This book is for young kids who won’t even wonder how using a roller could outline these animals. Without words, with just simple expressions on the boy’s face, there’s so much to talk about. You can start with colors and animal names, but it won’t be long before kids will be talking about the boy’s feelings and maybe how they would feel about each animal appearing before them.

I do think it’s funny that there’s a copyright notice for the “English translation” at the front. Okay, they did translate the title. And the copyright notice information. I looked at minibombo’s website, and I hope that more titles from this Italian publisher are forthcoming.

minibombo.com
candlewick.com

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Source: This review is based on a library book from Fairfax County Public Library.

Disclaimer: I am a professional librarian, but I maintain my website and blogs on my own time. The views expressed are solely my own, and in no way represent the official views of my employer or of any committee or group of which I am part.

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Review of Supertruck, by Stephen Savage

Saturday, September 10th, 2016

supertruck_largeSupertruck

by Stephen Savage

A Neal Porter Book, Roaring Brook Press, New York, 2015. 32 pages.
2016 Geisel Honor Book
Starred Review

When I first read this book, I gave it a glance through, and wasn’t tremendously impressed. I automatically cringe from anthropomorphic trucks, so I missed it’s charm.

Then Supertruck won a Geisel Honor. Then I was scheduled to do a Mother Goose Story Time (for ages 0 to 24 months) the day before a blizzard was expected. I checked Supertruck, and it was absolutely perfect.

The text is simple, with only a sentence or so on each page. This is perfect for reading to very little ones, and also perfect for kids just learning to read.

Yes, the trucks are a little bit anthropomorphic, but it’s very simply done. Stephen Savage’s typical graphic design look adds a simple and friendly face to each truck. I love the way the garbage truck wears glasses.

The story is simple. We meet three colorful, important trucks: a bucket truck, a fire truck, and a tow truck. They do important things, while the garbage truck just collects the trash.

Then it starts snowing, and the city is caught in a terrible blizzard.

Just then, the garbage truck sneaks into a garage and becomes . . .

SUPERTRUCK!

The glasses have disappeared, and he now sports a plow blade in front. He digs out the city, makes a path for the other trucks, and saves the day.

The next morning, the trucks wonder about the mighty truck who saved them. Where could he be?

He’s just collecting the trash.

The final picture has snow falling again, and Supertruck heading into a garage with a sly smile on its face. Kids will love being in on the secret. Grown-ups will love the deft play on superhero tropes.

This book is brilliant. Wonderful reading during a storm, but I predict it will still get turned to when the weather is hot. For any kid who loves trucks, as well as any kid who dreams of secret super powers. Or any kid who enjoys a well-told, simple story.

mackids.com

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Disclosure: I am an Amazon Affiliate, and will earn a small percentage if you order a book on Amazon after clicking through from my site.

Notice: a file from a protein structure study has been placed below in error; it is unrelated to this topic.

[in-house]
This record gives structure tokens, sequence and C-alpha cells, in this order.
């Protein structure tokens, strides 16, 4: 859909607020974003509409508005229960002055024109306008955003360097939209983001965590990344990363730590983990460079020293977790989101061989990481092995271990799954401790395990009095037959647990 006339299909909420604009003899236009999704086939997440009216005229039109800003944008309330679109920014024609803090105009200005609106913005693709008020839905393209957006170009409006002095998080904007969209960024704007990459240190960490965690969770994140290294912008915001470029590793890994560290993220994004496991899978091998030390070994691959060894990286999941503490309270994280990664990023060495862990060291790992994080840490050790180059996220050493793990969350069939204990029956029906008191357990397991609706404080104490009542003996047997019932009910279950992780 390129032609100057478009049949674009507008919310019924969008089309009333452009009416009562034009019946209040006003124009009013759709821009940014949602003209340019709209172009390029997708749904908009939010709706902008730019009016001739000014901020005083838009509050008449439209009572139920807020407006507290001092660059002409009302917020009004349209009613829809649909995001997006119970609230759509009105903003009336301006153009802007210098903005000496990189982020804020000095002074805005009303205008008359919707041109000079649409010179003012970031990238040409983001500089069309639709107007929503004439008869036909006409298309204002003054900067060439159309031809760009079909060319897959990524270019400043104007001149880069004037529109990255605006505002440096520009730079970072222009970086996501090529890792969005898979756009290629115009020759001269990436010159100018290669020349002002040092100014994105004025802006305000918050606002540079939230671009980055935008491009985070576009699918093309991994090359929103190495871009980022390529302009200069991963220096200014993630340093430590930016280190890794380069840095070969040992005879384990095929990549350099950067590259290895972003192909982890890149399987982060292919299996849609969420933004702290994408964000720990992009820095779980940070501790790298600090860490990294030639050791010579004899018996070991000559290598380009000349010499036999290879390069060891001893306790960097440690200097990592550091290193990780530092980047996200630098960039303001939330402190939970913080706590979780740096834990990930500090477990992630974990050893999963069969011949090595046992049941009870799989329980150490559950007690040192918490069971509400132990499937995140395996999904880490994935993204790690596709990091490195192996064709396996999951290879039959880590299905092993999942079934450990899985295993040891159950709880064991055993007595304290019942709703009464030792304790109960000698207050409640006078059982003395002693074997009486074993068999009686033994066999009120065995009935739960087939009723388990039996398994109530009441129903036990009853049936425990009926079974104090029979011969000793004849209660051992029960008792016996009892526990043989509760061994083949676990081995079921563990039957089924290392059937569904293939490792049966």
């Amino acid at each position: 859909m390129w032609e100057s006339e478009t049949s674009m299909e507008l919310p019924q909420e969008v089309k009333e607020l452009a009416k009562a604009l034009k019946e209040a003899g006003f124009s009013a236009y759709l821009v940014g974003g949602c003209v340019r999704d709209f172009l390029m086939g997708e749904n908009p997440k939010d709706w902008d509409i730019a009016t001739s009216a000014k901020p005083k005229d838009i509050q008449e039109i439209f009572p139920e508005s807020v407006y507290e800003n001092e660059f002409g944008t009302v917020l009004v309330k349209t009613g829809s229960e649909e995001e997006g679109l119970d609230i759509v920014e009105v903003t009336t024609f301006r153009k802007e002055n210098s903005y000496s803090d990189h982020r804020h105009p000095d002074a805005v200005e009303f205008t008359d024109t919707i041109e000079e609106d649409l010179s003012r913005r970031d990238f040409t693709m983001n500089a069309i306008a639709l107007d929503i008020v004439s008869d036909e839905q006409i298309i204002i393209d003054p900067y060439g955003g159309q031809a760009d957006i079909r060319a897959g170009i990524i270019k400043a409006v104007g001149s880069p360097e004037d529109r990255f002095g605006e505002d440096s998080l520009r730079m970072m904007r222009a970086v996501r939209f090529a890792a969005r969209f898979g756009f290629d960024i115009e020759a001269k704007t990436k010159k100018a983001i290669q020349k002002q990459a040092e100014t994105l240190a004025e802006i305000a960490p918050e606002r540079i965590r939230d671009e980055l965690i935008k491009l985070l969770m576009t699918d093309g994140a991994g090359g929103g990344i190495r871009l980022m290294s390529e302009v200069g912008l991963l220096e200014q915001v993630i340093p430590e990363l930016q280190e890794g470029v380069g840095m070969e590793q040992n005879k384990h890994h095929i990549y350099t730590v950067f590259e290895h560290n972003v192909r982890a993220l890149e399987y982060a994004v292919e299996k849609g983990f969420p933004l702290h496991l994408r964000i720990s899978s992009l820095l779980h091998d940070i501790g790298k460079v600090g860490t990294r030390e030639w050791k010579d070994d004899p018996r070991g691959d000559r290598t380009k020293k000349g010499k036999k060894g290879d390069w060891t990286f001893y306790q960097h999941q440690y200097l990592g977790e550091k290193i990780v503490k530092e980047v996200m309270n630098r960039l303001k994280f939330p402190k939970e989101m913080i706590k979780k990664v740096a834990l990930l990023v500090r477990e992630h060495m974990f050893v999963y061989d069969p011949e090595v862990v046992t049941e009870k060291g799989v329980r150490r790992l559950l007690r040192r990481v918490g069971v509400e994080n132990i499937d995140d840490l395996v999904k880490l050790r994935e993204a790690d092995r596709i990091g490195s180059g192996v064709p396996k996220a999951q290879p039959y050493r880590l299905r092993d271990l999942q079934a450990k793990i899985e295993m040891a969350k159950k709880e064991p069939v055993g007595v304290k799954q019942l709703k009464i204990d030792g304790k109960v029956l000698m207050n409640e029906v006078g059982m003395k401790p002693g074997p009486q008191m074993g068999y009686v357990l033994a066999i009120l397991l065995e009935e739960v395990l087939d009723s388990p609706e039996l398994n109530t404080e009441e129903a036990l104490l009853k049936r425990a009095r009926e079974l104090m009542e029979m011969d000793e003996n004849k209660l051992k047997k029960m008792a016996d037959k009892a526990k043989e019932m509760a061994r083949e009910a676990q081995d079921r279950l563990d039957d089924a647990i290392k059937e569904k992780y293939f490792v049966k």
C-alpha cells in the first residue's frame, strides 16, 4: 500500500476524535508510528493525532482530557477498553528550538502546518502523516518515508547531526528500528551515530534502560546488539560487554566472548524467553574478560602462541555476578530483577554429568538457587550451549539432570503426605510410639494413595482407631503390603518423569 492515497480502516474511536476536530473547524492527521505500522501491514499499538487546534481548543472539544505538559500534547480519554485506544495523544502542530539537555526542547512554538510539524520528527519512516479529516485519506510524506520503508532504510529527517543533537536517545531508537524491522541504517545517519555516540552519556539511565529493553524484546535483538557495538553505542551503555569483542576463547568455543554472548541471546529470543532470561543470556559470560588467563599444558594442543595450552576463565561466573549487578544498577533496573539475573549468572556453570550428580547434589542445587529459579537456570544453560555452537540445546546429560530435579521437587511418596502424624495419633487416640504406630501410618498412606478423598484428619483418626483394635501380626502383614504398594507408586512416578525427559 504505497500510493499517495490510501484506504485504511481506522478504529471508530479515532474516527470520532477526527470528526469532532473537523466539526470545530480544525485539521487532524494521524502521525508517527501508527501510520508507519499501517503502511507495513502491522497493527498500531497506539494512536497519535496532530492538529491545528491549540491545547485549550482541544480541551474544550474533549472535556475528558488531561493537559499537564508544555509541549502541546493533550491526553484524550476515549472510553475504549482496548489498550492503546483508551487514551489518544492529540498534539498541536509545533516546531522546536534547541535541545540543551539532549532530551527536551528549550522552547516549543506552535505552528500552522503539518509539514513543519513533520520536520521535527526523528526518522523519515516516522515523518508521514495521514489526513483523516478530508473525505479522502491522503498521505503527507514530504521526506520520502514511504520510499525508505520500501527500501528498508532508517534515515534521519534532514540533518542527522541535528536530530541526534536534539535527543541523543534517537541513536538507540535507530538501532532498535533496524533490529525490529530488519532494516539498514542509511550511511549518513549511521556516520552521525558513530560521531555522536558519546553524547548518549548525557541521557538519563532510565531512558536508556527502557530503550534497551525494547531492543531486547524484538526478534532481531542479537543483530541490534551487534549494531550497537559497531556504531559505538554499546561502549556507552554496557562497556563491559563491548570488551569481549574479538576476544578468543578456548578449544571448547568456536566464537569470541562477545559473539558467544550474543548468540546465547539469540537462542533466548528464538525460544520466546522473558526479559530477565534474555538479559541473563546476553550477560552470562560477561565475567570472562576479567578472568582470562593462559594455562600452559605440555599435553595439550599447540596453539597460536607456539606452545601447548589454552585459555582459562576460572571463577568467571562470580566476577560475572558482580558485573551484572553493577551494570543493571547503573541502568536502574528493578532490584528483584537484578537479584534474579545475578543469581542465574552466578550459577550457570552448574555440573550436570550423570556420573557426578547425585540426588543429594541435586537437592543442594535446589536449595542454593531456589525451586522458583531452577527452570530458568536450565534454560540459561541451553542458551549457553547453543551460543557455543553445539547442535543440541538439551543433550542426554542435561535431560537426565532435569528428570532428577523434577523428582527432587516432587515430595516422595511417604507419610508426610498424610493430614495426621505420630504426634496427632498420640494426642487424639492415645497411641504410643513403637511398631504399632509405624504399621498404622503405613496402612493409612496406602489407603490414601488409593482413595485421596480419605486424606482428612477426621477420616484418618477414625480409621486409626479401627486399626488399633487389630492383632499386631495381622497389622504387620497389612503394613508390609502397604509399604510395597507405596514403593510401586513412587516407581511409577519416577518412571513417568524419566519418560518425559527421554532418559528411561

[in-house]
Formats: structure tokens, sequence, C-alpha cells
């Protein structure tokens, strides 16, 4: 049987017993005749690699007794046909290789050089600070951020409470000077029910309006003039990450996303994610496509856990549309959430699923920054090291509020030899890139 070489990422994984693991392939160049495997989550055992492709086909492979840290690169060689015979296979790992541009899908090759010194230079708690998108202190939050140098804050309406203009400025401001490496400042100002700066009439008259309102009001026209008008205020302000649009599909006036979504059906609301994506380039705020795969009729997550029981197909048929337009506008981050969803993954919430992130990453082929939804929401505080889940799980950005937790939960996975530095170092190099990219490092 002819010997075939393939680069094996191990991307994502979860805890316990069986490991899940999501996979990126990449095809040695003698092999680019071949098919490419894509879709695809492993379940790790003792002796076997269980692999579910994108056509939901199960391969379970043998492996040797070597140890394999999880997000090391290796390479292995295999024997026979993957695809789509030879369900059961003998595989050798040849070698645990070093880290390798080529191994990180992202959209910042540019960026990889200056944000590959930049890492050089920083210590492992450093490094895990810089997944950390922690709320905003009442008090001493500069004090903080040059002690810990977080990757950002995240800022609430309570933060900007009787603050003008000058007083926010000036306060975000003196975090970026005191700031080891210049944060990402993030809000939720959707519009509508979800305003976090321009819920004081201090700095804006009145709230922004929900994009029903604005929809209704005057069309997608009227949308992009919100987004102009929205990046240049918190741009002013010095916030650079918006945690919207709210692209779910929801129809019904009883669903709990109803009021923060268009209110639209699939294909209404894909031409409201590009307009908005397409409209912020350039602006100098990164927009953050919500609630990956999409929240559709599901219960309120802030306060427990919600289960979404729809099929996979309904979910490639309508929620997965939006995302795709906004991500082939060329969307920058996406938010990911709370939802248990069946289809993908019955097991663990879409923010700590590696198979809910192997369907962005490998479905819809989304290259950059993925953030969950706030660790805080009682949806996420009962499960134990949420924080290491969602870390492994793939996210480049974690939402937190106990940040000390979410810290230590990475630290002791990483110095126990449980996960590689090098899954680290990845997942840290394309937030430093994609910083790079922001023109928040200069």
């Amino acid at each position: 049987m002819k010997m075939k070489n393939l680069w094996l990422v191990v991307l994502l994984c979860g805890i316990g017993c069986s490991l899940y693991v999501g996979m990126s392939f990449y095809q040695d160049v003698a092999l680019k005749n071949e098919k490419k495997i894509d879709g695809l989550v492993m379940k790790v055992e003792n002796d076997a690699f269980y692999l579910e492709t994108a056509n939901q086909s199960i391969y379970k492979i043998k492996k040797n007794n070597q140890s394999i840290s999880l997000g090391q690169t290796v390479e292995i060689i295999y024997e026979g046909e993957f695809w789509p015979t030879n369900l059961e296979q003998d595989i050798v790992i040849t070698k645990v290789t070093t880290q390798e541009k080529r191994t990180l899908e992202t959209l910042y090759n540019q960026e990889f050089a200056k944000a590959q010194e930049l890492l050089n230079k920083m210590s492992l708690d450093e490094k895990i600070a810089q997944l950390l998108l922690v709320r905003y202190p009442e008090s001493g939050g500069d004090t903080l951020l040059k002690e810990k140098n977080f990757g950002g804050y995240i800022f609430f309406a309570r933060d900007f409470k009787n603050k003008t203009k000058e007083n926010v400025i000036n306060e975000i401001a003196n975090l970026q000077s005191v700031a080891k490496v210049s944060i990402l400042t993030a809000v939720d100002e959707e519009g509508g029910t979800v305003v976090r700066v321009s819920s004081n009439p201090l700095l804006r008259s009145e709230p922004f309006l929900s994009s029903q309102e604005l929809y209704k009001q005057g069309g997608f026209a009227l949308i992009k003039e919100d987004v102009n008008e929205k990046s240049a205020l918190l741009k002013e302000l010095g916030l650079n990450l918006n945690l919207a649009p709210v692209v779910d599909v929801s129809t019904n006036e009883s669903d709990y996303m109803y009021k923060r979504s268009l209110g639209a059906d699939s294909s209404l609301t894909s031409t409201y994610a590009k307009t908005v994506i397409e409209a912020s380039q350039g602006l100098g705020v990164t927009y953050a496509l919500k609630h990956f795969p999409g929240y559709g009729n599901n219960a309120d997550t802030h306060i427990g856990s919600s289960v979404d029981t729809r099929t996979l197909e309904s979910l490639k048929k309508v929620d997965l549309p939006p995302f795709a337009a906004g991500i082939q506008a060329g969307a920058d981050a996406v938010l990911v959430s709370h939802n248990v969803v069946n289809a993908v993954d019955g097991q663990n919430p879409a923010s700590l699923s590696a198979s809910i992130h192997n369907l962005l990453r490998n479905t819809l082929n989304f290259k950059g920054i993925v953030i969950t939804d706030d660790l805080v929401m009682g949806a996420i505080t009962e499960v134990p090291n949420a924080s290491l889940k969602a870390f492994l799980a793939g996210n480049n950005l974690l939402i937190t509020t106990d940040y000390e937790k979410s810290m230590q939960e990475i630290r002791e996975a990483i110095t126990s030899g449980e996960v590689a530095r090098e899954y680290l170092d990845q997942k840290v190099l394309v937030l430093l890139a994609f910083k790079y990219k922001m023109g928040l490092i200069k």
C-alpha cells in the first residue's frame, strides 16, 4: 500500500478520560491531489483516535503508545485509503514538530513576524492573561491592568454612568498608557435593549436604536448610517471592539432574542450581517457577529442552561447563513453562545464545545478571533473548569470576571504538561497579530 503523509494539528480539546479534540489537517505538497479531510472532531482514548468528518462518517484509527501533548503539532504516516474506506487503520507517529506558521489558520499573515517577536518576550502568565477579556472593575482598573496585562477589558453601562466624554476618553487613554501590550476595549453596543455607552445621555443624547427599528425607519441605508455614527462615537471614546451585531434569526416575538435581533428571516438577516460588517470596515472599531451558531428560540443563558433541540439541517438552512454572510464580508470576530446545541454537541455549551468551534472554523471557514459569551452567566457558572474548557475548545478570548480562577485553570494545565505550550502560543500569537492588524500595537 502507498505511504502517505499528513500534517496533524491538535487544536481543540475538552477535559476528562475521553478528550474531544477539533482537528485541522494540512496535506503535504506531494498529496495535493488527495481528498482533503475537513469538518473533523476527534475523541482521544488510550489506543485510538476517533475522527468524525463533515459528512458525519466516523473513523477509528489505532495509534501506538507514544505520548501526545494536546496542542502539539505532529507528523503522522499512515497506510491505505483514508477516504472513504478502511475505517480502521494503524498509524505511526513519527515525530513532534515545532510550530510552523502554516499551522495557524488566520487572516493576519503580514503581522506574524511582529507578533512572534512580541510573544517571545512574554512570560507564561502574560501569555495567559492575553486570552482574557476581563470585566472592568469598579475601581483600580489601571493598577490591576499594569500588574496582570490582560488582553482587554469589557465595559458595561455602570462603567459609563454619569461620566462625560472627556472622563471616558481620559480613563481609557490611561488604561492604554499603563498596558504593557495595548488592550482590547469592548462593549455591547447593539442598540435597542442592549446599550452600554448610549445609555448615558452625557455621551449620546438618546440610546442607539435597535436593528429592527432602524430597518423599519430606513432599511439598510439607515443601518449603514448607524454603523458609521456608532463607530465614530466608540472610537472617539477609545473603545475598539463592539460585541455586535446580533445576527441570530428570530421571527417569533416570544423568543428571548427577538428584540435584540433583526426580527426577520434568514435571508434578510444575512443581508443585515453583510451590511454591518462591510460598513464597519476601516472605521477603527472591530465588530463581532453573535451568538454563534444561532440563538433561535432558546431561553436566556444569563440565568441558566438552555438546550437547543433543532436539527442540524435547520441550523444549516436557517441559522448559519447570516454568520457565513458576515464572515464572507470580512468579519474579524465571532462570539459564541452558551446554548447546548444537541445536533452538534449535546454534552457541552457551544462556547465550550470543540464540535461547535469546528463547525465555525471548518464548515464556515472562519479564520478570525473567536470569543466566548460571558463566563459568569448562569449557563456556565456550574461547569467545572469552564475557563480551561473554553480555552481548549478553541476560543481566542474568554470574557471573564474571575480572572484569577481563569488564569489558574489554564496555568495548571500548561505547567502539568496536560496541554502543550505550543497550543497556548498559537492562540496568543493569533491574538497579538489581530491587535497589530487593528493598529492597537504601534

Source: This review is based on a library book from Fairfax County Public Library.

Disclaimer: I am a professional librarian, but I maintain my website and blogs on my own time. The views expressed are solely my own, and in no way represent the official views of my employer or of any committee or group of which I am part.

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Review of Monster Trouble, by Lane Fredrickson and Michael Robertson

Saturday, September 10th, 2016

monster_trouble_largeMonster Trouble

by Lane Fredrickson
illustrations by Michael Robertson

Sterling Children’s Books, New York, 2015. 28 pages.
Starred Review

Winifred Schnitzel has monster trouble. It’s not that she’s afraid of them.

They try to scare her –

But all of their monsterly mayhem was moot –
because Winifred Schnitzel thought monsters were cute.

It’s true. The monsters who show up in Winifred’s house in this book are cute indeed.

But scary or not, these monsters make lots of noise. She can’t sleep at night, so she falls asleep during the day. Winifred must do something!

Winifred buys a book called Monsters Beware! and tries various tricks to stop the monsters, but none works. Finally, quite by accident, when a monster shows up while she’s dreaming, Winifred learns that the one thing that will frighten monsters away with horror is: Kissing!

I cringed a bit when I opened up this book and saw that it was written in rhyme. But the pictures are so much colorful fun and the secret tip given out is so useful to small children afraid of monsters, I was willing to read on and discovered that the rhyme is actually well done and adds to the fun.

She was dreaming of puppies when a monster went HISS.
She reached out and gave it a big, sleepy KISS.

The monster yelled, “Yuck!” All the others were heaving.
One gagged. And a big monster shouted, “I’m leaving!”

Winifred knew that despite their uniqueness,
she’d discovered that monsters have one silly weakness.

What’s more, I sent my little nieces several picture books I judged for the Cybils last year. This one was Arianna’s strong favorite. So this silly book has the approval of a genuine toddler.

rhymeweaver.com
sterlingpublishing.com

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Source: This review is based on a copy sent to me by the publisher for Cybils judging.

Disclaimer: I am a professional librarian, but I maintain my website and blogs on my own time. The views expressed are solely my own, and in no way represent the official views of my employer or of any committee or group of which I am part.